Government Military and Veterans Affairs

Bill would reinstate winner-take-all electoral system

All five of Nebraska’s Electoral College votes would be assigned to the statewide winner in presidential elections under a bill considered March 15 by the Government, Military and Veterans Affairs Committee.

Sen. Loren Lippincott
Sen. Loren Lippincott

LB764, sponsored by Central City Sen. Loren Lippincott, would end Nebraska’s split system of awarding electoral votes, in place since 1991. Currently, the statewide winner receives two electoral votes and the winner of each of the state’s three congressional districts receives one electoral vote. Nebraska and Maine are the only two states to use this system.

Lippincott said measures have been introduced to return to winner-take-all since the year after Nebraska moved to the new system — also called the district plan. Two of those proposals passed the Legislature but were vetoed by then-Gov. Ben Nelson, he said.

The current system gives rural voters less of a voice in presidential politics, Lippincott said.

“The district plan, what we have now, discourages candidates from discussing issues that appeal to the state as a whole by rewarding candidates who visit our congressional districts with higher populations and income levels to the exclusion of rural Nebraska,” he said.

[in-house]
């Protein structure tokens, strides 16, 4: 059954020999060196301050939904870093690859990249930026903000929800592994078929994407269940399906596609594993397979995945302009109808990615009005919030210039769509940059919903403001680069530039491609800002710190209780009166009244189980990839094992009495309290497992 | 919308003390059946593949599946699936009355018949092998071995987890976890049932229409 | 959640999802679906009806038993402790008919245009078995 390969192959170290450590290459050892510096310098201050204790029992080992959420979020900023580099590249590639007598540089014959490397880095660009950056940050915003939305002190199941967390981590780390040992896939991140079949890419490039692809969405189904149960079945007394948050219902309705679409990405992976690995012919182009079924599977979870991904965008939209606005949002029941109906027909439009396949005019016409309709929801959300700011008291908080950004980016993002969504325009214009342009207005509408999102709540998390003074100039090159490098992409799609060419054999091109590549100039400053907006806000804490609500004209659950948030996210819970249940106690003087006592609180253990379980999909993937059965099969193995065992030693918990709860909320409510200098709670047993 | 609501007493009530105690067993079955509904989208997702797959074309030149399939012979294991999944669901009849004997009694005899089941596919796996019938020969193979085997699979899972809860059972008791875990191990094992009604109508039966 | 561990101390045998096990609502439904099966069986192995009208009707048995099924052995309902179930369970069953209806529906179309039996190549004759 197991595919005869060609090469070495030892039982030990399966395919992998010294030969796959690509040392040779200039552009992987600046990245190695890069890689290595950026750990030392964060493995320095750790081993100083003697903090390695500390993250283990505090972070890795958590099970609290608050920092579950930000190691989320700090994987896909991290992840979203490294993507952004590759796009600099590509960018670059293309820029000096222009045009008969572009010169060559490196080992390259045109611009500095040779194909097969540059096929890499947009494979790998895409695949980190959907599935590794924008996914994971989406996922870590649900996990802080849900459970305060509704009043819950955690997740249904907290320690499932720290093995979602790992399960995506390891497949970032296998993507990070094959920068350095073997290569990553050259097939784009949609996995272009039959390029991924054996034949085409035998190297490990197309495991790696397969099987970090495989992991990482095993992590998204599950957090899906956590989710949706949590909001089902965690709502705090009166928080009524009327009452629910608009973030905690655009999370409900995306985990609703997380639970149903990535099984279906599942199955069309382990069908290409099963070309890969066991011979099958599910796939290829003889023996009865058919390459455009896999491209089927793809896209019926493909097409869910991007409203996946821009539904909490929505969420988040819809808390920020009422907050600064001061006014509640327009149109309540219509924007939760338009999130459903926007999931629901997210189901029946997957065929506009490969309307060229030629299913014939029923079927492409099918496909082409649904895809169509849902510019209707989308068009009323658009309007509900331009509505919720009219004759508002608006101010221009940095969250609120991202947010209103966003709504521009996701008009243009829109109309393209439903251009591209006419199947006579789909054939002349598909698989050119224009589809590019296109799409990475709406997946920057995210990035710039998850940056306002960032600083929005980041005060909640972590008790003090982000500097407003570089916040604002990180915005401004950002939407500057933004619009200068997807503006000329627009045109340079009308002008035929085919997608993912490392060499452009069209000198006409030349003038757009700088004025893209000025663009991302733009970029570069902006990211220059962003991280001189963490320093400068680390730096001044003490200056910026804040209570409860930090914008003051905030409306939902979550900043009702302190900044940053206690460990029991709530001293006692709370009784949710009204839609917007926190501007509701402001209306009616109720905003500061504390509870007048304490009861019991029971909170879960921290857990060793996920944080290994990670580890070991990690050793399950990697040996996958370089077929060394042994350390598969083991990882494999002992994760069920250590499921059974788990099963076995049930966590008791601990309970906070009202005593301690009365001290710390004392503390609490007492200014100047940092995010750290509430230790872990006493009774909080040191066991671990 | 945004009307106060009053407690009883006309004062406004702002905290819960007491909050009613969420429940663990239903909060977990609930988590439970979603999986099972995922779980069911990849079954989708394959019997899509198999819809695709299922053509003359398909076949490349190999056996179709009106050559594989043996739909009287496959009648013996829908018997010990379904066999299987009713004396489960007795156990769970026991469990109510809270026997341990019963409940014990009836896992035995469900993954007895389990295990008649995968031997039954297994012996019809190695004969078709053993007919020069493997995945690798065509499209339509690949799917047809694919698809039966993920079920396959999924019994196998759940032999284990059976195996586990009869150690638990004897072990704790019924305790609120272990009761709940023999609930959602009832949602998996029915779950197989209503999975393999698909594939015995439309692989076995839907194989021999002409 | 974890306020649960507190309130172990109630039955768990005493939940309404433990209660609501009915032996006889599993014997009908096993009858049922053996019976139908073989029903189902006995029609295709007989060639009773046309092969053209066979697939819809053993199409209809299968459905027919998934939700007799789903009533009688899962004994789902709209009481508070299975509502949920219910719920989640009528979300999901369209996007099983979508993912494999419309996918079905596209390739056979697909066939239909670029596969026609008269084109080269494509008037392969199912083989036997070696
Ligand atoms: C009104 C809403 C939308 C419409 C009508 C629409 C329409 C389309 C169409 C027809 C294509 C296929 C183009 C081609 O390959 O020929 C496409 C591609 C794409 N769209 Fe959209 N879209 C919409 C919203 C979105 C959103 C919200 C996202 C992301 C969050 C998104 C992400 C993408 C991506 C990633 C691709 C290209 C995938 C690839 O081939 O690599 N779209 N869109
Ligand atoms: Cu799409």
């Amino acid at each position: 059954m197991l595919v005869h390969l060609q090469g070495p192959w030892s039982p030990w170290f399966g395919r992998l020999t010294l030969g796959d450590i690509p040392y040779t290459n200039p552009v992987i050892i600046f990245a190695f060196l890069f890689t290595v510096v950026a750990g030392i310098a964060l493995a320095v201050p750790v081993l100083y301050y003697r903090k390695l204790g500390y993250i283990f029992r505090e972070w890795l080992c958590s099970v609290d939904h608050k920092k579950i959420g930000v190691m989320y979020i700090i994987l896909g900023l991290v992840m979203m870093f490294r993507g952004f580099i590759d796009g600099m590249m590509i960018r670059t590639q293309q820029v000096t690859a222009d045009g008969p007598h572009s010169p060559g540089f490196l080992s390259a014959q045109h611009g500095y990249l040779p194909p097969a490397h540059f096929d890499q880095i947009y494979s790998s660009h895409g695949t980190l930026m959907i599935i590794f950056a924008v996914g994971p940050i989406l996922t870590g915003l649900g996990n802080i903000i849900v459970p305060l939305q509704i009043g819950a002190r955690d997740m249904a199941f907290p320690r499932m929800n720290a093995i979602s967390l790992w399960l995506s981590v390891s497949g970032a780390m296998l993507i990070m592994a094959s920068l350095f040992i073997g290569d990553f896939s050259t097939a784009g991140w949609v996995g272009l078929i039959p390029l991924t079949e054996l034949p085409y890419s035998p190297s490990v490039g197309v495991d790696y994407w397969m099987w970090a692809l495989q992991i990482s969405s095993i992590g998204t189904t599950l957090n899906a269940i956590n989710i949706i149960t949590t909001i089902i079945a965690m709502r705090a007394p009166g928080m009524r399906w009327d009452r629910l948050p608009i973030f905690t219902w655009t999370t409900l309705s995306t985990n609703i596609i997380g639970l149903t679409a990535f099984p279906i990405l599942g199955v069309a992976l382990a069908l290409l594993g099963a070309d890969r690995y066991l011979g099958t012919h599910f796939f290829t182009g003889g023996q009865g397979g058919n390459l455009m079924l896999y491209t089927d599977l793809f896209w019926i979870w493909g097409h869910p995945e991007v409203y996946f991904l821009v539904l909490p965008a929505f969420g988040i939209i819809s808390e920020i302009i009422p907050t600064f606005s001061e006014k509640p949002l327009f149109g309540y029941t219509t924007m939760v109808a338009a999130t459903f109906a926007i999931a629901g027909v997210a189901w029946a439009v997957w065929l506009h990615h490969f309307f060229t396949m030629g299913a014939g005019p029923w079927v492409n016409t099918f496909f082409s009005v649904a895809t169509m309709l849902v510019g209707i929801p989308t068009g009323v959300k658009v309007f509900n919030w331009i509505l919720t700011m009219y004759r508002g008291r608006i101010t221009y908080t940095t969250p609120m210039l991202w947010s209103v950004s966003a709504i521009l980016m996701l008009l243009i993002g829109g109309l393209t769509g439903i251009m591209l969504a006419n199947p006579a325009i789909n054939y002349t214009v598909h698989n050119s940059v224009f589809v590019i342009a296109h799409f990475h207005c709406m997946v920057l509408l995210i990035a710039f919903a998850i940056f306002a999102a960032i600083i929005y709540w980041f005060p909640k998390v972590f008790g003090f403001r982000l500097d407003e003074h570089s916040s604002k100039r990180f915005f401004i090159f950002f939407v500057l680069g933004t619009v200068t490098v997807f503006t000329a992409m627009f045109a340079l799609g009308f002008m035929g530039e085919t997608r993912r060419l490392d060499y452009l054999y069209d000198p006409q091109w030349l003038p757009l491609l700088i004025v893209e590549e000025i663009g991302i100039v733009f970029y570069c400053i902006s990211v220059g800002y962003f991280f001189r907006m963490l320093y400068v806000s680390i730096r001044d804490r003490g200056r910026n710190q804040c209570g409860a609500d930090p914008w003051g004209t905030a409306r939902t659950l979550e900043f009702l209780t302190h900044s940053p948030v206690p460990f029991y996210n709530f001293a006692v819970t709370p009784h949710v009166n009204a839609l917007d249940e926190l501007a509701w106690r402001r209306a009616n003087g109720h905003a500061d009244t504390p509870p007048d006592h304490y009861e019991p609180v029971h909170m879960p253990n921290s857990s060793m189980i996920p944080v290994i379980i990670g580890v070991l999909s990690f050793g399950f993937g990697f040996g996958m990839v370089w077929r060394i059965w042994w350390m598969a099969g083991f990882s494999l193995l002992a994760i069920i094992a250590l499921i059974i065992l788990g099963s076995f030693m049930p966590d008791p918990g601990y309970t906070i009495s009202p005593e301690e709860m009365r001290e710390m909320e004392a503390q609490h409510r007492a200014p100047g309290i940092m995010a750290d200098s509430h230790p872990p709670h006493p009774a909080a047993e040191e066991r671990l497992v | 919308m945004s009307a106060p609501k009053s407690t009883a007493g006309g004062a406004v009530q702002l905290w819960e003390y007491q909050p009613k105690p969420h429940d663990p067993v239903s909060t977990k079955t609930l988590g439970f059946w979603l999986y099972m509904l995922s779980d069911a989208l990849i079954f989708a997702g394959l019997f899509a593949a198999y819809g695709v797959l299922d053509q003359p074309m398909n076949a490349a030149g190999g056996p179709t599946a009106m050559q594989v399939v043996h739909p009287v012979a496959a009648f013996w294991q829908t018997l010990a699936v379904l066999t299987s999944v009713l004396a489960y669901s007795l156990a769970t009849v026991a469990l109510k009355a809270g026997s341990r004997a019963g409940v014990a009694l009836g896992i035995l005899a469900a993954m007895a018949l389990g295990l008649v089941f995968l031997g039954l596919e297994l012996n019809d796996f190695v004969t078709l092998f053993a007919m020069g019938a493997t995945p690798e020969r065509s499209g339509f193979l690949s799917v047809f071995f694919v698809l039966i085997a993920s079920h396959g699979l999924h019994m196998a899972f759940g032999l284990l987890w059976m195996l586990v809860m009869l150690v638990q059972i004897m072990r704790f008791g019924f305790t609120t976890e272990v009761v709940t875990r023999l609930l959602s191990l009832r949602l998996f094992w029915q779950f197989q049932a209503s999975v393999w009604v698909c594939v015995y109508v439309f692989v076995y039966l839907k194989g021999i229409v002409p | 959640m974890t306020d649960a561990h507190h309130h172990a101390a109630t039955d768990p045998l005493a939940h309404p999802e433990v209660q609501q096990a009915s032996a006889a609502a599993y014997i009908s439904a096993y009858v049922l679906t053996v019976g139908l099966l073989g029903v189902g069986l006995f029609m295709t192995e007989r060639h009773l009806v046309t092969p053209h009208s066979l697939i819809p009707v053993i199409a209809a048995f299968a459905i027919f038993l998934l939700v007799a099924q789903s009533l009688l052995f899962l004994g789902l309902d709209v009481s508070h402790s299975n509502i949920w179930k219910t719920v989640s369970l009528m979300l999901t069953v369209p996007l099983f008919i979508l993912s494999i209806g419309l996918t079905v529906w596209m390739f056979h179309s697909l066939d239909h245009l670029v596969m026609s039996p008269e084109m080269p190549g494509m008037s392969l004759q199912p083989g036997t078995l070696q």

Nebraska Secretary of State Bob Evnen testified in support of the proposal, saying a return to the winner-take-all system would allow Nebraska voters to speak with one voice. The statewide winner of the 2020 presidential contest garnered 182,000 more votes than the loser, he said, but only earned four of the state’s five Electoral College votes.

“We are not playing by the same rules as the other states in the union and we ought to,” Evnen said, “because our failure to do so dilutes Nebraska’s Electoral College presence.”

Steve Davies also testified in favor of LB764, saying it would “level the playing field” for Nebraska. The possibility of splitting the state’s electoral votes makes Nebraska less valuable to presidential candidates, he said.

Sheri St. Clair testified in opposition to the proposal. The district plan was adopted in an attempt to attract candidates to a solidly conservative state that otherwise would be ignored in presidential elections, she said.

“In reality, in all likelihood a presidential race is not going to be so close that a single electoral vote is going to decide the outcome, but it’s important for campaigns to compete everywhere that’s competitive,” St. Clair said. “The split vote system does keep Nebraska from being a completely ‘fly-over’ state.”

Gavin Geis of Common Cause Nebraska agreed. Testifying in opposition to LB764, he said a return to winner-take-all would give Nebraska less influence in presidential elections. No other Great Plains state is regularly visited by candidates, he said, because they have nothing to gain electorally in winner-take-all races.

“The possibility of a split Electoral College vote brings them here,” Geis said. “It makes them sell themselves to us.”

The committee took no immediate action on the proposal.

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